World Wide Opportunities on Organic Farms (WWOOF) is a global movement of people who want to teach, share and learn ways of practicing organic agriculture from one another in a direct manner. But, it’s much more than that!
A cultural exchange occurs between farm owners (Hosts) and their volunteers (WWOOFers). WWOOFers can be from anywhere: local, regional or international areas. By living and working together on the same farm, both exchange different customs and ideas about the world and this causes people to open their minds more and to consider new things in a very “organic” way.
WWOOFers gain an appreciation of the beauty of different landscapes and learn how geography, climate, policies and other factors affect the lifestyles and growing methods of each farmer and their family or collective. Hosts gain much needed help in maintaining a viable farm that serves their desired food and agricultural model and WWOOFers are offered free accommodation and food. No money exchanges hands due to the mutually beneficial nature of the exchange. It’s simply a beautiful concept!
In 1971, WWOOFing started in England. It originally meant “Working Weekends on Organic Farms.” Like most great things, it began and grew out of a need. People in London and elsewhere did not have the means or the opportunity to access land nor get involved in organic agriculture. This small program became exceedingly popular and in time it ballooned into a national and international movement thanks to people’s creativity and hunger for non-toxic food that is made using an agroecological approach.
In 2008, this incredible movement reached Romania. WWOOF Romania began with only 3 farms and now has over 30. In addition, its volunteer base is growing each year for many reasons. First, Romania is a very beautiful country. Surely, that is reason enough. A mix of people (Romanians, Hungarians, Saxons, and Roma) share their food and cultural traditions with volunteers which offers visitors a truly unique experience. International volunteers especially indicate that they come here to get to know how villagers interact and live. The slower pace and less technologically-modern nature of daily life really attracts WWOOFers from Romania and abroad. More traditional hand tools and techniques are used here than in other parts of Europe. Here, volunteers feel more connected to the long traditions of farmers who have lived before and those still continuing their legacy today. So its no wonder that hundreds of volunteers have already come and enjoyed their experiences.
Despite these positives, Romania is also a place that is still struggling to adhere to the European Union’s policies and idea of Civil Society which argues for a more sustainable development of the country. Due to its self-sufficient and diverse agriculture practiced by a multitude of family farms, Romania was considered the breadbasket of Europe in the 19th Century. Nowadays, a staggering 70 percent of the food is imported, generating food insecurity by shifting from local producers to agribusiness.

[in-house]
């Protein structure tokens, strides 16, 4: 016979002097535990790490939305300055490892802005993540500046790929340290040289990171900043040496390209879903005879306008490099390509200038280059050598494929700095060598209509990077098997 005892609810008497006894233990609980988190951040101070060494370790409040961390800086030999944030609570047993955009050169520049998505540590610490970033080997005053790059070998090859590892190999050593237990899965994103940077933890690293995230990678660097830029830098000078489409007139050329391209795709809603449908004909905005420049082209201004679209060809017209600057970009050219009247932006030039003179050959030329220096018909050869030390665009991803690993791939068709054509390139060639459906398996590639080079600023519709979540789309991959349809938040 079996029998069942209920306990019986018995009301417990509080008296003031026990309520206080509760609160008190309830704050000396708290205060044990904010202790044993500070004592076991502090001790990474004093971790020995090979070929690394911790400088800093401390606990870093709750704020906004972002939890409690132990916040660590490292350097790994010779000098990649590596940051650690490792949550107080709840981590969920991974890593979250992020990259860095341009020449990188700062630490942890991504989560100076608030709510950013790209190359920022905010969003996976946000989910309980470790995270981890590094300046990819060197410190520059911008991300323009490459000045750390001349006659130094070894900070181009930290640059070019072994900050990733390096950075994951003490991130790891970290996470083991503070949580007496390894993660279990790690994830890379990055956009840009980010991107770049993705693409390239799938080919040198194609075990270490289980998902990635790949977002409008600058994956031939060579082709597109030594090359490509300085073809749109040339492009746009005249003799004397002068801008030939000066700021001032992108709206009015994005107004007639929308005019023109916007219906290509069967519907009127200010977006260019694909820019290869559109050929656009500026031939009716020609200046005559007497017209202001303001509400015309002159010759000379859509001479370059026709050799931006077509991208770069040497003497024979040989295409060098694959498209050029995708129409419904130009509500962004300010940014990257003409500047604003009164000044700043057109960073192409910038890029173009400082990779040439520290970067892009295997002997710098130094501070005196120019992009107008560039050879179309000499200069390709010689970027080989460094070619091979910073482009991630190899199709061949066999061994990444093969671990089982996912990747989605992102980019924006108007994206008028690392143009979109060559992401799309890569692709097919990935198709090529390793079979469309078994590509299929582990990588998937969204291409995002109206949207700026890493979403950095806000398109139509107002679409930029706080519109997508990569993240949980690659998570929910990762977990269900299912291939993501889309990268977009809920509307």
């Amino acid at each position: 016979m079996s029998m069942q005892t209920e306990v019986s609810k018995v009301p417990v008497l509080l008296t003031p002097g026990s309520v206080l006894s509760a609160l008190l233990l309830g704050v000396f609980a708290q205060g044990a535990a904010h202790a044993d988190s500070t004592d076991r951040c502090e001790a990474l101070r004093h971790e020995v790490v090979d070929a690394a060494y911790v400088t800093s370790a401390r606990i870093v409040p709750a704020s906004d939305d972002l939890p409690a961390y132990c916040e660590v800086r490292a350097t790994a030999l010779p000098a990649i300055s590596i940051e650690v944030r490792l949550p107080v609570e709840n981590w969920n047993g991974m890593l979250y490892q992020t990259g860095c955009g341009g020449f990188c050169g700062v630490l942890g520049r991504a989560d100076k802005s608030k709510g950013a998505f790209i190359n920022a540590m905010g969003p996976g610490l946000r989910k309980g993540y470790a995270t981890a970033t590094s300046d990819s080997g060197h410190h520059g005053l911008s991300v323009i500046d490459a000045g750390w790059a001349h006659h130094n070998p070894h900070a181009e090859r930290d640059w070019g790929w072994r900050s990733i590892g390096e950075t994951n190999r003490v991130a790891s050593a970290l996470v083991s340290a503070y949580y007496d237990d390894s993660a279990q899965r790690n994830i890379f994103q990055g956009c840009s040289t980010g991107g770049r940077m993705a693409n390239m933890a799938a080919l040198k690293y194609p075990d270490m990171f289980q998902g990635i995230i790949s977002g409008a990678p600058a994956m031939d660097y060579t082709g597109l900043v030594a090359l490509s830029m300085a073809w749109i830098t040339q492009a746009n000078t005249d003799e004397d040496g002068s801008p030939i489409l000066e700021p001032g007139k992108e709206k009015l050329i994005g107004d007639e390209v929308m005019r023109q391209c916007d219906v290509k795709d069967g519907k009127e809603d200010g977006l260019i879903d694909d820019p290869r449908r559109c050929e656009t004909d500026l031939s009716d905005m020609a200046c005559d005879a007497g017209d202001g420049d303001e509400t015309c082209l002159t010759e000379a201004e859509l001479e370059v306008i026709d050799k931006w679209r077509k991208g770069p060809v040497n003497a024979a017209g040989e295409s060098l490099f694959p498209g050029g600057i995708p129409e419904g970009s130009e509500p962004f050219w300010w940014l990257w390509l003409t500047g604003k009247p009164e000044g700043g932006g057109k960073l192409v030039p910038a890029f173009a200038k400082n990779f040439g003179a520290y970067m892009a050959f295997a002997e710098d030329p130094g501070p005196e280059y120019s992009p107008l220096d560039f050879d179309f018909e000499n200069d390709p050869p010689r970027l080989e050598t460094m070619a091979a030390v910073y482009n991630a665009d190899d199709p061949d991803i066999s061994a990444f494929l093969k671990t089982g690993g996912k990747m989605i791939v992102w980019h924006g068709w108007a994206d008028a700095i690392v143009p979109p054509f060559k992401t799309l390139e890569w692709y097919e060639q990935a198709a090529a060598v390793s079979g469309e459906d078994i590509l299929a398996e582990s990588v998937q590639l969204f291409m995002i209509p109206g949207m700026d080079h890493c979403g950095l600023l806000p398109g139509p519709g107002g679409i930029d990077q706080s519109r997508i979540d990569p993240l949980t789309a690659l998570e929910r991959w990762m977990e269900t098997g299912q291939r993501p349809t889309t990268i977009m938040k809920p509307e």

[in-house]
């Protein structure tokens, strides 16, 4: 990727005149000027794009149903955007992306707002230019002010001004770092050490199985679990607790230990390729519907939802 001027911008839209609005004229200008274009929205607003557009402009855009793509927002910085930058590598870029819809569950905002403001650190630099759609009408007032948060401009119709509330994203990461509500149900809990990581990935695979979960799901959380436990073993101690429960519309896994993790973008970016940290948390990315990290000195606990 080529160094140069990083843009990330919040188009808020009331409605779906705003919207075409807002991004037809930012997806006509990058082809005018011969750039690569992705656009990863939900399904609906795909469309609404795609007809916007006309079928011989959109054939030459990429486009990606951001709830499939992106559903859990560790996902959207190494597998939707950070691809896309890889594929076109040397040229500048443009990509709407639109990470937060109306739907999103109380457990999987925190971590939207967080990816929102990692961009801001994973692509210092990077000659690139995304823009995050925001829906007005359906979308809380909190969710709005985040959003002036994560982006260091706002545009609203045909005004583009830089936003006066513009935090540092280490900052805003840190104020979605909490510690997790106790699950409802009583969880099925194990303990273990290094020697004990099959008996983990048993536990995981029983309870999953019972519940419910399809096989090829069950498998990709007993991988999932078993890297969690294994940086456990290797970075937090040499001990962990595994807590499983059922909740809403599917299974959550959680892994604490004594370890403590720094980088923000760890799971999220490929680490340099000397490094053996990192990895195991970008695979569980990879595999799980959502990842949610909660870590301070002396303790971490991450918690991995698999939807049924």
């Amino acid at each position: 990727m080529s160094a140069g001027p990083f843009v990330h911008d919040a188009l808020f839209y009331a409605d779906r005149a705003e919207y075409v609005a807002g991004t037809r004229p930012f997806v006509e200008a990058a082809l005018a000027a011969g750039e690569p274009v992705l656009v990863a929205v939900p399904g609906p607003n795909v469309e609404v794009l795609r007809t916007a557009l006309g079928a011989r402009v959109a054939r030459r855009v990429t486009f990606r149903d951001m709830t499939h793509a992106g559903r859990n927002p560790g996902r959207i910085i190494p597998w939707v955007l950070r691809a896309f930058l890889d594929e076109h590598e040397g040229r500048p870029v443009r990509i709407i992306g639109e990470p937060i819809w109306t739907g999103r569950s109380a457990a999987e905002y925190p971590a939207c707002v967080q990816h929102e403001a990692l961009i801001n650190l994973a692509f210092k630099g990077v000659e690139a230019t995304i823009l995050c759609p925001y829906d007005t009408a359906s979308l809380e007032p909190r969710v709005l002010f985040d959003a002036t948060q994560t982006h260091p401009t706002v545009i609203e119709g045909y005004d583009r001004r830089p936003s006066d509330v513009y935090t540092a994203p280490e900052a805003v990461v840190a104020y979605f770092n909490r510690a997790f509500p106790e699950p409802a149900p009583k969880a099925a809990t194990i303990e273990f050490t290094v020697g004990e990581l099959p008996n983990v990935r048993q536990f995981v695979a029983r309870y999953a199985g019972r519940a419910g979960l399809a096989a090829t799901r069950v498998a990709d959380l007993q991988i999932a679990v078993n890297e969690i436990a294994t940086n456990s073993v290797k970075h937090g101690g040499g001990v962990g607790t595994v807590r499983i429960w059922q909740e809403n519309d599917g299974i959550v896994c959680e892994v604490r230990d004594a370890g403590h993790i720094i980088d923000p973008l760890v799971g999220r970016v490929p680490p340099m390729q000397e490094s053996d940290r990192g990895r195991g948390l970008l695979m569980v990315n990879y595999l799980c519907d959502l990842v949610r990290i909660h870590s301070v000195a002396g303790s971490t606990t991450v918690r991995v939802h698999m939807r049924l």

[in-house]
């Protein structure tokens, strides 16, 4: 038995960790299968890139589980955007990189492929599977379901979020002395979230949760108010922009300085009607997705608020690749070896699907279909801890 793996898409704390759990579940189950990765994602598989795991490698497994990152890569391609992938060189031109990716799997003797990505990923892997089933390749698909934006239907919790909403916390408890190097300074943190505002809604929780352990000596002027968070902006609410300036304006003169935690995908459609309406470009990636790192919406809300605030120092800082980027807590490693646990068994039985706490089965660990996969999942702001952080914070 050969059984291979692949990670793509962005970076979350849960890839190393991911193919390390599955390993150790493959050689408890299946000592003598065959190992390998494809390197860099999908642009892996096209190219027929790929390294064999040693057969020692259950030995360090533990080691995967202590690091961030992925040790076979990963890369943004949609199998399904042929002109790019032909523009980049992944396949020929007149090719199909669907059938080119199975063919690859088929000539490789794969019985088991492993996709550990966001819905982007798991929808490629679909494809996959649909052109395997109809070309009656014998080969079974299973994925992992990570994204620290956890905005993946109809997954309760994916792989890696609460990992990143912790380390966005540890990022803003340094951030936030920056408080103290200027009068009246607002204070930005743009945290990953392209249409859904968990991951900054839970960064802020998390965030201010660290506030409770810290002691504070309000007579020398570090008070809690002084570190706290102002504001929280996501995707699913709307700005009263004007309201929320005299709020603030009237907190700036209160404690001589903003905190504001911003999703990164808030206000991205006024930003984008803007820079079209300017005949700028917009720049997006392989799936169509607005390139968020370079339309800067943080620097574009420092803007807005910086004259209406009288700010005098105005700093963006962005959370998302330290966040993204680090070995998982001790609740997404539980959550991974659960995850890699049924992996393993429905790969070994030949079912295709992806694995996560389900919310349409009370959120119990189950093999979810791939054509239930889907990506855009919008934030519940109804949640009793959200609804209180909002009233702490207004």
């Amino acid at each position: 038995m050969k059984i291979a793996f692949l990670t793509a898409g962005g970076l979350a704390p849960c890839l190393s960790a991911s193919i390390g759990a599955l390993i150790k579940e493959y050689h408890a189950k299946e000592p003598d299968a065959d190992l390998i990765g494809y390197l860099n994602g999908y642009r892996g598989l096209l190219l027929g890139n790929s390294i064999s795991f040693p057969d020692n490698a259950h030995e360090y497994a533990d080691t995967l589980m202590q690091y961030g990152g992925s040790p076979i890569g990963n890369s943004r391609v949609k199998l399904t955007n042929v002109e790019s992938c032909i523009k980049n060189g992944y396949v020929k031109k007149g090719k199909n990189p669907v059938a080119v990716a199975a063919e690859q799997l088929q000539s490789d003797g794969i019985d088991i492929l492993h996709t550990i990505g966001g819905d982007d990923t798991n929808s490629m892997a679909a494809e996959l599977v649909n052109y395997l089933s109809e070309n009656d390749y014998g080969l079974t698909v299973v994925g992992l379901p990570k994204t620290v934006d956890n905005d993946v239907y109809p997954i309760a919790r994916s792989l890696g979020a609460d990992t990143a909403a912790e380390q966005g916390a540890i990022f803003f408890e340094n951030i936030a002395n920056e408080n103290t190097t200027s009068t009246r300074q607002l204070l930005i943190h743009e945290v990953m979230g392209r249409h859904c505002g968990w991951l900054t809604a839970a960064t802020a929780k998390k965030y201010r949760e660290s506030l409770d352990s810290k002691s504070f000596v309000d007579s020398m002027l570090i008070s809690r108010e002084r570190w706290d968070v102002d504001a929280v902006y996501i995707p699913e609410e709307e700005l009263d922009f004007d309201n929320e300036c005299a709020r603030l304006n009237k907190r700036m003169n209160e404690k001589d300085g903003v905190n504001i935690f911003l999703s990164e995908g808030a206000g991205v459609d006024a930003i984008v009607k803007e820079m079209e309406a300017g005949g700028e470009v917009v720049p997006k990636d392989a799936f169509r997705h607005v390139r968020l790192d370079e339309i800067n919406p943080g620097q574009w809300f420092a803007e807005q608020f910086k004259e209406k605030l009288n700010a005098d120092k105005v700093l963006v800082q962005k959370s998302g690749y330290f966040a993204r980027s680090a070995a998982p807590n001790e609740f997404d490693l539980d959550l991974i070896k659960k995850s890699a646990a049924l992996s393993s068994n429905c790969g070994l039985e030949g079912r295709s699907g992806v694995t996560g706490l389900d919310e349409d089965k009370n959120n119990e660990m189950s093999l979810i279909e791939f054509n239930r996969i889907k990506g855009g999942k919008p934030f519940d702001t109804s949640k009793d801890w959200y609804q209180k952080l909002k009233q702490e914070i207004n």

Calin, a Romanian WWOOFer and activist, recently stated“we must fight back against seed corporations that produce unhealthy food. One way to do that is by getting directly involved in growing food ourselves.”
Romania is the second largest agricultural country in Central-Eastern Europe and contains approximately 50% of the peasant population living in the European Union – nearly 4 million. Romania represents a mix of modern developments and traditional practices, most notably in subsistence agriculture, which is still used by most of the rural population. This country still holds a great amount of biodiversity which provides the possibility of a bright future regarding small-scale farming in Europe. Hosts and WWOOFers know that traditional communities and their agricultural customs need to be preserved and want to reach this goal. By working together they can prevent what has happened in other European countries: extremely or very limited access to land, the loss of the material resources to grow food and environmental degradation including soil depletion.
About a year ago, a Transylvanian WWOOF Host told me “I only have the help of my family here at the farm. Without the help of volunteers, our lives would be much tougher and we would work much more. Their work is really invaluable and I am very thankful.”
WWOOF also connects volunteers with growers who are both sometimes linked to other organisations who are trying to influence policies related to producer and consumer issues. WWOOF does not involve itself in politics or advocacy work but sometimes the exposure to these issues is beneficial for WWOOFers and Hosts alike.
WWOOF grows more and more each year, over 50 organizations currently exist. There are a number of other National WWOOF Organizations and WWOOF Independent Farms (WWOOF Independents) in Eastern Europe. All WWOOF groups and farms have their own way of organizing themselves and have autonomy over decision-making and what is the best way forward to grow the organic agriculture movement where they live.
Eco Ruralis, the coordinator of WWOOF Romania, actively supports a movement of young farmers that will preserve traditional farming practices and assert their control over food production and land rights – some of the basic tenets of food sovereignty. This vision will be realized if WWOOF and the overall food sovereignty movement gain more and more momentum like they are now.
Written by: Derek Freitas, Food Sovereignty Campaigner at Eco Ruralis.
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